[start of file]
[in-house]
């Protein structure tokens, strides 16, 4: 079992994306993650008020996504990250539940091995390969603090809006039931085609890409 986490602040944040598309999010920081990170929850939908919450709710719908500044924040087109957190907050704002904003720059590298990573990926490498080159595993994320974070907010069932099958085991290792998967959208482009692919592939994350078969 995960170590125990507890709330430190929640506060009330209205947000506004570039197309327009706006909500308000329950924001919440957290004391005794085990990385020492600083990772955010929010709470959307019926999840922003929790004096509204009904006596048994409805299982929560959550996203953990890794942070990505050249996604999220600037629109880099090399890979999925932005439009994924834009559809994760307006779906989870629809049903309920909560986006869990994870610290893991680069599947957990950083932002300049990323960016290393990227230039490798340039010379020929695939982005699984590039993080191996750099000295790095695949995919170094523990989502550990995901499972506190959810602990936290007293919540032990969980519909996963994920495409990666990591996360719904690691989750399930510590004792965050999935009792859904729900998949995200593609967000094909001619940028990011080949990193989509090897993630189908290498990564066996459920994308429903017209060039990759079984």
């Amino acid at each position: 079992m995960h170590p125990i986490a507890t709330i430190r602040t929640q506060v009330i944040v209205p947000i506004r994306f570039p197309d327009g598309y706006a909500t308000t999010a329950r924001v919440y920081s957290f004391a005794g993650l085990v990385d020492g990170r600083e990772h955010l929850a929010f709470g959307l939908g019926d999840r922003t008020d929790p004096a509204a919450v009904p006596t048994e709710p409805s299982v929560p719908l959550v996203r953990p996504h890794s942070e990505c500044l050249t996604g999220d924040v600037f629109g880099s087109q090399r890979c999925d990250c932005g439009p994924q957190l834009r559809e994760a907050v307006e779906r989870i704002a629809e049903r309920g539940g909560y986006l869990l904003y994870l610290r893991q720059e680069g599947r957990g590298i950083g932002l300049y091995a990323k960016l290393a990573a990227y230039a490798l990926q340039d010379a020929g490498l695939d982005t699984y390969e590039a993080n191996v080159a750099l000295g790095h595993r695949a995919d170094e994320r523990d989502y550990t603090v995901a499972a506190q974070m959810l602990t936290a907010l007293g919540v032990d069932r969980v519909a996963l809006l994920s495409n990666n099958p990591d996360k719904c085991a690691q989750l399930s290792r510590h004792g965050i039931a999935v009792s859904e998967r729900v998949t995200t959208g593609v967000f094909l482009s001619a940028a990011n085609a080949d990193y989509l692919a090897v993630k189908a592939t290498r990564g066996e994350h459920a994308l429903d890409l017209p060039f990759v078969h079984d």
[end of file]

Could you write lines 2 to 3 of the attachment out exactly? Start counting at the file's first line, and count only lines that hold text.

């Protein structure tokens, strides 16, 4: 079992994306993650008020996504990250539940091995390969603090809006039931085609890409 986490602040944040598309999010920081990170929850939908919450709710719908500044924040087109957190907050704002904003720059590298990573990926490498080159595993994320974070907010069932099958085991290792998967959208482009692919592939994350078969 995960170590125990507890709330430190929640506060009330209205947000506004570039197309327009706006909500308000329950924001919440957290004391005794085990990385020492600083990772955010929010709470959307019926999840922003929790004096509204009904006596048994409805299982929560959550996203953990890794942070990505050249996604999220600037629109880099090399890979999925932005439009994924834009559809994760307006779906989870629809049903309920909560986006869990994870610290893991680069599947957990950083932002300049990323960016290393990227230039490798340039010379020929695939982005699984590039993080191996750099000295790095695949995919170094523990989502550990995901499972506190959810602990936290007293919540032990969980519909996963994920495409990666990591996360719904690691989750399930510590004792965050999935009792859904729900998949995200593609967000094909001619940028990011080949990193989509090897993630189908290498990564066996459920994308429903017209060039990759079984």
């Amino acid at each position: 079992m995960h170590p125990i986490a507890t709330i430190r602040t929640q506060v009330i944040v209205p947000i506004r994306f570039p197309d327009g598309y706006a909500t308000t999010a329950r924001v919440y920081s957290f004391a005794g993650l085990v990385d020492g990170r600083e990772h955010l929850a929010f709470g959307l939908g019926d999840r922003t008020d929790p004096a509204a919450v009904p006596t048994e709710p409805s299982v929560p719908l959550v996203r953990p996504h890794s942070e990505c500044l050249t996604g999220d924040v600037f629109g880099s087109q090399r890979c999925d990250c932005g439009p994924q957190l834009r559809e994760a907050v307006e779906r989870i704002a629809e049903r309920g539940g909560y986006l869990l904003y994870l610290r893991q720059e680069g599947r957990g590298i950083g932002l300049y091995a990323k960016l290393a990573a990227y230039a490798l990926q340039d010379a020929g490498l695939d982005t699984y390969e590039a993080n191996v080159a750099l000295g790095h595993r695949a995919d170094e994320r523990d989502y550990t603090v995901a499972a506190q974070m959810l602990t936290a907010l007293g919540v032990d069932r969980v519909a996963l809006l994920s495409n990666n099958p990591d996360k719904c085991a690691q989750l399930s290792r510590h004792g965050i039931a999935v009792s859904e998967r729900v998949t995200t959208g593609v967000f094909l482009s001619a940028a990011n085609a080949d990193y989509l692919a090897v993630k189908a592939t290498r990564g066996e994350h459920a994308l429903d890409l017209p060039f990759v078969h079984d």